T Nation

Fat Cells

Yo,

I know i could answer this using the internet but thought i would ask you guys.

Here goes this girl told me that you never actually lose fat cells they only shrink and thats why people appear slimmer when they lose weight. Is there any truth to what she says? I think she’s full of S!*t but need some ammo to prove her wrong.

She is right actually. You can gain fat cells but the existing fat cells do not go away but they do shrink.

Yeah, apparently. However, it may not be impossible to lose fat cells either though.

[quote]vroom wrote:
Yeah, apparently. However, it may not be impossible to lose fat cells either though.[/quote]

Unless you get them sucked out, they are with you for life. That is one reason you should avoid obesity in the first place. The body usually only gains new fat cells during childhood, possibly during puberty, or due to an EXTREME increase in body weight and fat gain. Other than that, few should be worried about gaining new fat cells and more worried about filling out the ones they have. A fat cell is nothing but a storage bag for fat. If there is less fat on the individual, the cells are more empty and take up little space. If that same person gains 30lbs of fat, all of the fat cells they have are more filled out.

Well, there is research going on in this area, but I don’t know if or when it might be relevant to the general public…

The following summary discusses the role TNF-alpha plays in modulating adipocytes including induction of apoptosis (in humans).

http://journals.endocrinology.org/joe/177/0351/1770351.pdf

Here’s a summary which talks in general about cytokines, including TNF-alpha and their role in adipose regulation (again, primarily in humans).

http://hermia.ingentaselect.com/vl=5795629/cl=35/nw=1/rpsv/cgi-bin/cgi?body=linker&ini=nlm&reqidx=issn=0029-6651vl=60is=3yr=2001mn=Augpg=349

So, theoretically, I’d say that adipocytes can die off, but that they don’t seem to do so very often under normal circumstances. Can we safely encourage them to do so? Maybe via something that is topically administered on areas with subcutaneous fat pads? I have no idea as of yet.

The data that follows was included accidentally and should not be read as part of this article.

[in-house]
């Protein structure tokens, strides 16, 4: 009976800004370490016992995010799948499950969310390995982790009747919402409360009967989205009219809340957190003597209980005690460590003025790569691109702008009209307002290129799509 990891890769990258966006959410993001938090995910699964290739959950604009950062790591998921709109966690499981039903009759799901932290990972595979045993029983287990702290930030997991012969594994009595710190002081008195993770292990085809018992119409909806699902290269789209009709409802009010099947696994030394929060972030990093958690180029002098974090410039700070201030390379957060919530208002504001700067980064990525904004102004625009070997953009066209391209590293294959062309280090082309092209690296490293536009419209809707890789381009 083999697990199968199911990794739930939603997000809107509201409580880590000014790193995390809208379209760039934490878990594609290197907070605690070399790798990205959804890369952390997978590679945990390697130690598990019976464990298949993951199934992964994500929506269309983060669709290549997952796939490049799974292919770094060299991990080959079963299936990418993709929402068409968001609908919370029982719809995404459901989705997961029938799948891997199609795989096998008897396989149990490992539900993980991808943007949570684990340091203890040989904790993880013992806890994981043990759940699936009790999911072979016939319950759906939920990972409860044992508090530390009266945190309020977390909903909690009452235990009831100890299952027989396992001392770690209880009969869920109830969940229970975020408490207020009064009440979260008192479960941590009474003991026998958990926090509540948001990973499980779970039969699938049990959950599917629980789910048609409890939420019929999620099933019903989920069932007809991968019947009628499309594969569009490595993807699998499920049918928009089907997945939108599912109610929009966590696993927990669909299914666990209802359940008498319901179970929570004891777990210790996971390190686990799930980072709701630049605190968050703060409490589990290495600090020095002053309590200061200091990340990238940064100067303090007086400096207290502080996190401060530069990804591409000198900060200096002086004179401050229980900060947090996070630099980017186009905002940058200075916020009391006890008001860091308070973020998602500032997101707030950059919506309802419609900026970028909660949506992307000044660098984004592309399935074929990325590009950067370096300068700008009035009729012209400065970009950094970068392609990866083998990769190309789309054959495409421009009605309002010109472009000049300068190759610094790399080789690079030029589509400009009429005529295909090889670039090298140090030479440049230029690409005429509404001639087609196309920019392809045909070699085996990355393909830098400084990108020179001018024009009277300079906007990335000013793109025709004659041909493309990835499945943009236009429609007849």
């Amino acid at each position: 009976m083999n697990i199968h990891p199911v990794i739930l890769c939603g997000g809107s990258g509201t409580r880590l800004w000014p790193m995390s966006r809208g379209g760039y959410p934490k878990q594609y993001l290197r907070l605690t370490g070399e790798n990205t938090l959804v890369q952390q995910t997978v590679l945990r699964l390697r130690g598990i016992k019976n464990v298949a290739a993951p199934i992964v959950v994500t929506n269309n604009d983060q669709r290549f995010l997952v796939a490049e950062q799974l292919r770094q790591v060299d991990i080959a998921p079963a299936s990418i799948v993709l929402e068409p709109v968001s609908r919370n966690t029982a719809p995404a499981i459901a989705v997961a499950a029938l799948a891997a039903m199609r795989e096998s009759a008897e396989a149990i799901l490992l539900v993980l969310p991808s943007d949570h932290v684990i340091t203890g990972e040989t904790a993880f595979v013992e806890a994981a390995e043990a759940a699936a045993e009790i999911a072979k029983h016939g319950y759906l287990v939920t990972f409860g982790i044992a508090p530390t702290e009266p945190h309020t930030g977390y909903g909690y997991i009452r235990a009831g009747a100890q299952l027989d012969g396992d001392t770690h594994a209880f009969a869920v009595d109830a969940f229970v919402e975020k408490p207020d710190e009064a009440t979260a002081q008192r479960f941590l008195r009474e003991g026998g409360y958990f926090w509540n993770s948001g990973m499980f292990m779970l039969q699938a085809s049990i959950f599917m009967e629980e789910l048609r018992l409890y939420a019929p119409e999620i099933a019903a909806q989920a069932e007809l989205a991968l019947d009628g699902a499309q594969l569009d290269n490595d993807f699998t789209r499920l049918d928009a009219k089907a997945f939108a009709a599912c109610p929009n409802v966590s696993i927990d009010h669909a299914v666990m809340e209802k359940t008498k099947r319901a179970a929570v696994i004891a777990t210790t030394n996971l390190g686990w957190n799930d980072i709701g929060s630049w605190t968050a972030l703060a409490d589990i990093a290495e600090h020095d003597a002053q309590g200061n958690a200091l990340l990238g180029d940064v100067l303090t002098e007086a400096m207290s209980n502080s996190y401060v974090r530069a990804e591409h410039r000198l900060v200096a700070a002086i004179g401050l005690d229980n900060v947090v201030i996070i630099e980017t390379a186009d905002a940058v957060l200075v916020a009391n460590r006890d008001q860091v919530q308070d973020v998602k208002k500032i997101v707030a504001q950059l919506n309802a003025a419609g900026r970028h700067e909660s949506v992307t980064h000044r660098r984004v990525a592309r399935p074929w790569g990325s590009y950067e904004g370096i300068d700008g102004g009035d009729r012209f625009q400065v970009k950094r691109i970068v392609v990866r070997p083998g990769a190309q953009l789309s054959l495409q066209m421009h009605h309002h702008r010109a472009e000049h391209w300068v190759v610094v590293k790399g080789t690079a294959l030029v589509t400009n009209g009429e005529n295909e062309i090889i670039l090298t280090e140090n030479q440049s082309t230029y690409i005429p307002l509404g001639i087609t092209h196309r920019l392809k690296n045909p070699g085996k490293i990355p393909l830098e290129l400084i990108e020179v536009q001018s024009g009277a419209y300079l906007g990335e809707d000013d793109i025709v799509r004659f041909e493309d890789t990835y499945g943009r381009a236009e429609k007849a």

This is a job for someone with a much bigger brainpan than I.

You know, I can’t help but think maybe sprinters have found a way to do this… given the levels of musculature and leanness they exhibit.

Perhaps the body recognizes the need for maximal speed and exertion (being chased by predators for example) and there is a survival advantage in such cases if fat stores can be reduced.

Maybe we can put that damned survival mindset to advantage for a change!

Heh, just letting my “scientific curiosity” run rampant… :wink:

[quote]vroom wrote:
You know, I can’t help but think maybe sprinters have found a way to do this… given the levels of musculature and leanness they exhibit.

Perhaps the body recognizes the need for maximal speed and exertion (being chased by predators for example) and there is a survival advantage in such cases if fat stores can be reduced.

Maybe we can put that damned survival mindset to advantage for a change!

Heh, just letting my “scientific curiosity” run rampant… ;)[/quote]

dream on… Have you ever competed? The leaness has nothing to do with ‘speed and survival’.

it’s true, fat cells are like muscle fibers

you’re born with a set number of them, and they only get larger or smaller